The problem, Salon contributor, is not 'liberals are afraid to know things'. The problem is that we no longer trust the media to present this in context. This footage is not going to be run as 'we infiltrated a Trump rally and look how insane this is' because the media in America have been cowed over decades of conservative attacks to treat any conservative activity, no matter how divorced from reality it is, as being reasonable. So instead, stop covering it.
posted by Merus at 7:55 AM on August 6 [22 favorites]


But there's a gulf of difference between paying for the citizen of a NATO ally

Not just a citizen, a former British MI-6 agent who was well respected by our intelligence agencies and who had worked with them before. A man who did extra investigation without pay because he was so concerned about the threat to America. A man who went beyond reporting back to his employer and went directly to the FBI to let them know what he knew because he was so concerned with what he found.

A foreign agent breaking the law doesn't go and report his work to the FBI.
posted by chris24 at 7:56 AM on August 6 [76 favorites]


When the DNC engaged the services of Christopher Steele it basically involved him reaching out to a lot of unsavory people in Russia to get details of Donny's treason.

Also- Fusion GPS has done work for some pretty unsavory people, including Prevezon, an oligarch-owned company. So, Clinton's law firm engaged Fusion GPS who engaged Steele, and Fusion GPS has also done work for Russian oligarchs, ergo Steele was actually feeding anti-Trump information from Putin back to Clinton.

Or something. It's also just Trump doing his usual "I know you are, but what am I?" to everything.
posted by BungaDunga at 7:57 AM on August 6 [3 favorites]


Interesting interview with Rick Wilson, a never-Trumper, author of a new book "Everything Trump Touches Dies," and Republican strategist under GHWB and Rudy Giuliani among others. He's generally a person I disagree with on absolutely everything, however, he was very clear in an interview this morning that he had spent his entire early career trying to convince people that the Republican party wasn't racist and he was wrong. It was/is racist and that faction needs to be purged. He also said "chicken shit" on morning TV which was apparently on a 7 second delay and has made national headlines instead of the part where he said that the party is racist. So, there's that.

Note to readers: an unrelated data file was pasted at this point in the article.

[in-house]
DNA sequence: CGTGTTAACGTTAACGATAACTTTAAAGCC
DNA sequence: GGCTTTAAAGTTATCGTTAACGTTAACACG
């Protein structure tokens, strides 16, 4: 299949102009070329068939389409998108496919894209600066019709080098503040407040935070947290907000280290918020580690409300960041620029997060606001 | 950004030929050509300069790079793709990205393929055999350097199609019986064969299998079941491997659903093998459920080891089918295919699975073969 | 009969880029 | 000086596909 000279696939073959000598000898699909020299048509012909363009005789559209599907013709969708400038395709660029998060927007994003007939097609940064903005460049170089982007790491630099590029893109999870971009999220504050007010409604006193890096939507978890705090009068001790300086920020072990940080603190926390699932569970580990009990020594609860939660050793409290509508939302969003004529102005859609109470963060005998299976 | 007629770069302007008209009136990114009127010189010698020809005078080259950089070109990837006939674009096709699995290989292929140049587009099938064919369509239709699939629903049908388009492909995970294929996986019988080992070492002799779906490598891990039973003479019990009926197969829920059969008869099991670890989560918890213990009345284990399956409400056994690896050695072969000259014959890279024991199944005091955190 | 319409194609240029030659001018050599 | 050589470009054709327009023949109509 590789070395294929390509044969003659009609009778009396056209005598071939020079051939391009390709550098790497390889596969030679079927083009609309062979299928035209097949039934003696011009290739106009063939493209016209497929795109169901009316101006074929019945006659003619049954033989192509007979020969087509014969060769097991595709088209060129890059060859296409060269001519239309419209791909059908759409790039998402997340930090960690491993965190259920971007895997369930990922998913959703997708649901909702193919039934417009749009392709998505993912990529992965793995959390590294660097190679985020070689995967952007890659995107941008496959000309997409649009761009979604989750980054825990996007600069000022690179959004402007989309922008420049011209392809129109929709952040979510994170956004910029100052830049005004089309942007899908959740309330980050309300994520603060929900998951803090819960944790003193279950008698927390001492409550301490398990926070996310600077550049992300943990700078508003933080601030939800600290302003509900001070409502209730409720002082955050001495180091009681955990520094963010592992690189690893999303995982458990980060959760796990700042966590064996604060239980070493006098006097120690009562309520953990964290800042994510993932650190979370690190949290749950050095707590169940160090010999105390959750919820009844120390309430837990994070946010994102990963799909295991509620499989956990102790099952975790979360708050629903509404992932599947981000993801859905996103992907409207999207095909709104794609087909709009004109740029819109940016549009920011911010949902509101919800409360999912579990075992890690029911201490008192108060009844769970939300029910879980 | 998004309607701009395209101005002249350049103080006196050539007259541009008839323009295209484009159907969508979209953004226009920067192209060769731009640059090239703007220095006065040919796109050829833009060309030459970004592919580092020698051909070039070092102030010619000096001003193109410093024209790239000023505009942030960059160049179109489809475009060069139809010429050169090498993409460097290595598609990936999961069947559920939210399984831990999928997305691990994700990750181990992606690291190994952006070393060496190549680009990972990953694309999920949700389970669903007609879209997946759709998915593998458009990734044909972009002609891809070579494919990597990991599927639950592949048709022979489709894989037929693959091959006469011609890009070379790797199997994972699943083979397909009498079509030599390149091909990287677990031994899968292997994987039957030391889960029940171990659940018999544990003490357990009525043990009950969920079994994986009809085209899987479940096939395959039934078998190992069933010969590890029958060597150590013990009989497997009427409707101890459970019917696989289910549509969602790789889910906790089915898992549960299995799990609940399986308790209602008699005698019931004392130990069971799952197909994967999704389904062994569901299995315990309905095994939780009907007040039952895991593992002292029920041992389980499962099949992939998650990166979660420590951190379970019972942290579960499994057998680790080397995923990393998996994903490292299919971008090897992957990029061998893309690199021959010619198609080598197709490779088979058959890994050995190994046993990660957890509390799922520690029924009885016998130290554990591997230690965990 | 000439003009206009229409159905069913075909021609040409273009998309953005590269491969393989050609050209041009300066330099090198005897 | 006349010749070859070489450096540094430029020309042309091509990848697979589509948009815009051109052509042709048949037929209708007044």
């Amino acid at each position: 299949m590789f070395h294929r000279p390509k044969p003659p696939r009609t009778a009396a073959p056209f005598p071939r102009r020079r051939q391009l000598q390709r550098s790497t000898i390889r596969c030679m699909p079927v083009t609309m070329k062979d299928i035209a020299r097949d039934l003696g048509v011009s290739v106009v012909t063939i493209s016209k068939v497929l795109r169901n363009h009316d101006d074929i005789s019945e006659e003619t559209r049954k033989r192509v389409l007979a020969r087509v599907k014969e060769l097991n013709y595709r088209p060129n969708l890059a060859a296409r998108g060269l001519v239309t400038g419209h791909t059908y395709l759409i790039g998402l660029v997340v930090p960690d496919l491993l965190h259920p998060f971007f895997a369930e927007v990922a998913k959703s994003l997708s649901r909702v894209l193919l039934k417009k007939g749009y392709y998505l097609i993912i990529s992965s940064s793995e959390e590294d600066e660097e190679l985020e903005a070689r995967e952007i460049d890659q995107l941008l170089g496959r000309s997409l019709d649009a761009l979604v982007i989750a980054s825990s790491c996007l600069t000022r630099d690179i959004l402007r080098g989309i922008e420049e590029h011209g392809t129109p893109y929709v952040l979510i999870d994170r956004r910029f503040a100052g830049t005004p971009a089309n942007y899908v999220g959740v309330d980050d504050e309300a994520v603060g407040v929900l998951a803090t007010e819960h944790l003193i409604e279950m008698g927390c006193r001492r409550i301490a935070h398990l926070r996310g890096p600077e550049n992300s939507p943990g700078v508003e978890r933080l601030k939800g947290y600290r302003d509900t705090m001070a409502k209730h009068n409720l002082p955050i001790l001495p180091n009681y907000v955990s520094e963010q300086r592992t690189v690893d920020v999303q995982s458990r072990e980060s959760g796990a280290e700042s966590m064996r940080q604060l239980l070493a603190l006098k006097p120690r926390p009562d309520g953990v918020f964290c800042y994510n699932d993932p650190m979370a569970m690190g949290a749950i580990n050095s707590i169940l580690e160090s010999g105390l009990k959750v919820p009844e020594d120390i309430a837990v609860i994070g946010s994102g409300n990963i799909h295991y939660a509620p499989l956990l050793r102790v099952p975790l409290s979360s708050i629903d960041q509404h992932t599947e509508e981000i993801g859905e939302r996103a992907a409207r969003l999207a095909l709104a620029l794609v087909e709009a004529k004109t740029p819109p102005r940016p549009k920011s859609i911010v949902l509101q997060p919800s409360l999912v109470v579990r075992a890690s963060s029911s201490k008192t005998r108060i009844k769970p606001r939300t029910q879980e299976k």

posted by Sophie1 at 7:59 AM on August 6 [21 favorites]


Aside from Steele/Fusion/Russian stuff, there's a distinct but closely related "Democrats colluded" argument out there regarding Ukrainian officials. It's summarized in this Slate article Did the Clinton Campaign Really Collude With Ukraine? (In short, not close the to same thing as the Trump campaign's actions, though perhaps not a hundred and ten percent above-board, in the sense of not immediately referring everything to the FBI? Meh.)
posted by InTheYear2017 at 8:04 AM on August 6 [4 favorites]


BuzzFeed News: It's Looking Extremely Likely That QAnon Is A Leftist Prank On Trump Supporters

If you'd like to decide for yourself, you can download a copy of "Q" (various languages and formats, including English) from the Wu Ming Foundation's website.
posted by chappell, ambrose at 8:05 AM on August 6 [1 favorite]


BuzzFeed News: It's Looking Extremely Likely That QAnon Is A Leftist Prank On Trump Supporters

...What? What "leftist prankster" would spend over a year writing thousands of cryptic/insane messages to cultivate an environment conducive to a right-wing coup d'état? What leftist would devote a big chunk of their life to developing a conspiracy theory with the goal of killing leftists?

Pretty classy of BuzzFeed to go out of their way to try and pin what's being done by either foreign/domestic intelligence agencies or an extremely devoted basement-dwelling Pepe on the libs.
posted by Rust Moranis at 8:06 AM on August 6 [21 favorites]


some Iranian officials have said the U.S. breach of its commitments under the deal frees them to resume their nuclear program.

read the JCPOA back when it was fresh & it was being widely criticized & misrepresented by american pundits, bureaucrats and legislators who had not read it. it has been some time, and that read was fairly shallow. on cursory rereview, i do not see any indication that the agreement(s) contains any provisions permitting Iran to resume "nuclear program" activities in the event of a breach by other parties: the agreement establishes extensive resolution mechanisms for disputes arising under the agreement.

the american party, however, having since disavowed the agreement, is not availing itself of the dispute resolution mechanisms prescribed therein.

main text of the JCPOA, at para. 26 notes
Iran has stated that it will treat such a re-introduction or re-imposition of the sanctions specified in Annex II, or such an imposition of new nuclear-related sanctions, as grounds to cease performing its commitments under this JCPOA in whole or in part.
iran's resumption of the activities specified in annex i would be problematic for those parties to the agreement that would still prefer to preserve its goals and effect.